I'm running about 5 months ahead of Aral on the post-grad school curve because I finished sooner, have been looking for a job longer. We completed our education in the second worst economy in American history, and so grad school hasn't been the magic ticket to self-suffiecncy that we thought it would be. We've both flipped out. And we both have a tough time asking for help. But she knows help is out there - it's just probably not in Boston. That's the thing about the city of my dreams that I had to come to terms with. No matter how much I loved the place, I'm not a New Englander. My friends and family don't live there. So when I fell, there weren't always enough people to pick me back up.

But of course, my friends and family were with me the whole time, online, on the phone, in letters and sometimes even in person. I was welcomed back in a big circle of support and love that had at times been so intense I'd hide from it. I don't like being taken care of. I want to take care of other people, because that's the personality Aral and I both have - we're caretakers.

But it's OK to be taken care of sometimes. Hell, it's nice, even when it's frustrating. I love you, Aral. I know you know that. I just wish I could help - because like you, I want to take care of things. But I can't take care of anybody right now. I'm learning how to let other people take care of me. Of course, I'm going to learn how to do that better than anybody else. I will overachieve at this as well, I will become a bright and glittering star at learning how to be loved in this way, in letting people help me.

It's probably one of the hardest lessons I've ever had to learn. But the truth is, I'm still a Kick-Ass womyn. I'm still someone everyone should watch out for, I'm still myself. I still want to be that shining star high above everyone's heads on the tightrope. But you know, the whole time I was up there, doing acrobatics no one else would dare? My own brightness blinded me to the net that was ready and waiting, and caught me when I finally fell.

Oh, god, I'm turning into a Hallmark card. Screw what I just said Aral, and go by yourself a big bottle of cheap red wine. Then call, if you can afford it. And if nothing works out by December, maybe we can get an apartment together here in Atlanta. It'll have kick ass air-conditioning, half the rent you're paying now, and Mr. Puck can hunt your water glasses again.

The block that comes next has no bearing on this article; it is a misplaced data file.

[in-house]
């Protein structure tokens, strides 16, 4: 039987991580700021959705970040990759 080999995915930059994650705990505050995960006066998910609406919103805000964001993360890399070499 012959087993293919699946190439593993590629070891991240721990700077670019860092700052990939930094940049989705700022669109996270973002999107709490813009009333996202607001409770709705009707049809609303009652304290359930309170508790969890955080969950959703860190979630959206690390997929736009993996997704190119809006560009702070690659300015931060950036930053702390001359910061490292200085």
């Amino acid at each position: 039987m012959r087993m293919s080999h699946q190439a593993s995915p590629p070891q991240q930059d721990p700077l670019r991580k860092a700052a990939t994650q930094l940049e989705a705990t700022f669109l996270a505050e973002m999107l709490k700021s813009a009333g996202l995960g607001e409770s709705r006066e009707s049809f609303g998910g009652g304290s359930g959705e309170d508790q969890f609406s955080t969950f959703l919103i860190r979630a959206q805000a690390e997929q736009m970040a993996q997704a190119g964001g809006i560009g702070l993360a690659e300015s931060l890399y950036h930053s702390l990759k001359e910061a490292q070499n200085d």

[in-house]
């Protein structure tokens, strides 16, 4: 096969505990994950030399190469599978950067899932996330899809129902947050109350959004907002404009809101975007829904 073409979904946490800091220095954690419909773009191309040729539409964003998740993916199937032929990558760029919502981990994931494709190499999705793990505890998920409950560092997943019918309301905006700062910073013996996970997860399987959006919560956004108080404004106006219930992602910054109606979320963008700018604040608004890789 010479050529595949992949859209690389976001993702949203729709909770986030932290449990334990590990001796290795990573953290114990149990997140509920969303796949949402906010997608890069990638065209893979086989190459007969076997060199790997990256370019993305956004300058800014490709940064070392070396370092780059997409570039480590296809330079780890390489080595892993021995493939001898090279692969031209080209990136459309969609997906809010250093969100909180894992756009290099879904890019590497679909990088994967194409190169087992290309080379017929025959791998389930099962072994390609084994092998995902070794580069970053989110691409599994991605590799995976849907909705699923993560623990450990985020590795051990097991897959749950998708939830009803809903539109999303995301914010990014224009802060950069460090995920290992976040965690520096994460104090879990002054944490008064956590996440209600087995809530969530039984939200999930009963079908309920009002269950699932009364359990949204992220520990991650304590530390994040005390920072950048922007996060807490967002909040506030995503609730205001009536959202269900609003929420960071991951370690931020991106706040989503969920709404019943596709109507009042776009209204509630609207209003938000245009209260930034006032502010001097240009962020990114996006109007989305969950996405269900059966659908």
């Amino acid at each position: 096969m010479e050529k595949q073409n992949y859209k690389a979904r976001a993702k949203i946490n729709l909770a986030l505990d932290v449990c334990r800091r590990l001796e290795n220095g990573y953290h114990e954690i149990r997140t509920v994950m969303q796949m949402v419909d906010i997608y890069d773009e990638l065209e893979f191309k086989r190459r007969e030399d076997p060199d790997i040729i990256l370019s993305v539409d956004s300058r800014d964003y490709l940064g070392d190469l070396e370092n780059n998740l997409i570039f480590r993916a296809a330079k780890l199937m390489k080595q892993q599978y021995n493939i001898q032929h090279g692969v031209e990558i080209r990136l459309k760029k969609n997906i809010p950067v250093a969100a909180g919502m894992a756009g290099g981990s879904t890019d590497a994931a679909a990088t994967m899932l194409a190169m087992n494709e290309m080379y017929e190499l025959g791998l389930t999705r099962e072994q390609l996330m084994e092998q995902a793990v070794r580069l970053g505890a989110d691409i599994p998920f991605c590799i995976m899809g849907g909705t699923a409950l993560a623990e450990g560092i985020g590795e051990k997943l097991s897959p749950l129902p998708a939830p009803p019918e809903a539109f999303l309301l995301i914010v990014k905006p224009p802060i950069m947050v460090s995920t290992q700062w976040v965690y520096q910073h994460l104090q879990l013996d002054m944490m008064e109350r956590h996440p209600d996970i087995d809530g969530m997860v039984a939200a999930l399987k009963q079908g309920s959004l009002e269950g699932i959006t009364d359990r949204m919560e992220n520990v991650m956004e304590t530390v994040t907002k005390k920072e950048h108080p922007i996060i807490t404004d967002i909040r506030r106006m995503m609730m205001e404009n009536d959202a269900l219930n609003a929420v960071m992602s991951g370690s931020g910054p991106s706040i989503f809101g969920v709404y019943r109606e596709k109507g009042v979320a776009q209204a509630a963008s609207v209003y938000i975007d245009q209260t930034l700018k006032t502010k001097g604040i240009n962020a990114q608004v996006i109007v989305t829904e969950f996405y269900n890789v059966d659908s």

And just in case some of my other friends are reading this, look in here for the Thank-You. Because if I haven't said it before, I meant too. I'm not good at being taken care of, and I know it - gaah, I'm bad at this...

Monday, October 07, 2002

Home Again

I'm 26, but really 30

Last weekend I escaped Nashville, driving with first with Christi and then with Kati way up into the Southern Mountains, past the nuclear plants and Knoxville and into that part of Appalachia that is one small town after another crumbling since the railroad stopped carrying people. It was my birthday, it was my escape from four weeks of work I needed but hated, it was time to lay around with friends and go to the Jonesborough storytelling festival.

I had a lot of fun.

Dust was back at his parents to see us for the weekend too. He's been away at WVU dedicating his life to art, and that can get pretty lonely. But Friday night and Saturday morning he had me, Kati, Devon, Aisling and Alestar all around him. We were all sitting on the couch Saturday morning when he just looked around and said "I feel loved".

I felt loved too. I had the most rock on birthday weekend. Dinan and Ron gave me a super fancy chocolate cake in Nashville before I left, and Christi passed me a candle, a necklace, and a little box with mother of pearl in it from Mexico. I had lunch with Cairy and spoke briefly with Jette. Dust gave me mix CD's and Kati drove me home to Atlanta, staying over night, watching an indy movie and writing poetry with me. I was hugged whenever I asked for it. We talked about gender and comic books and food and relationships and the growing unrest. We listened to odd music.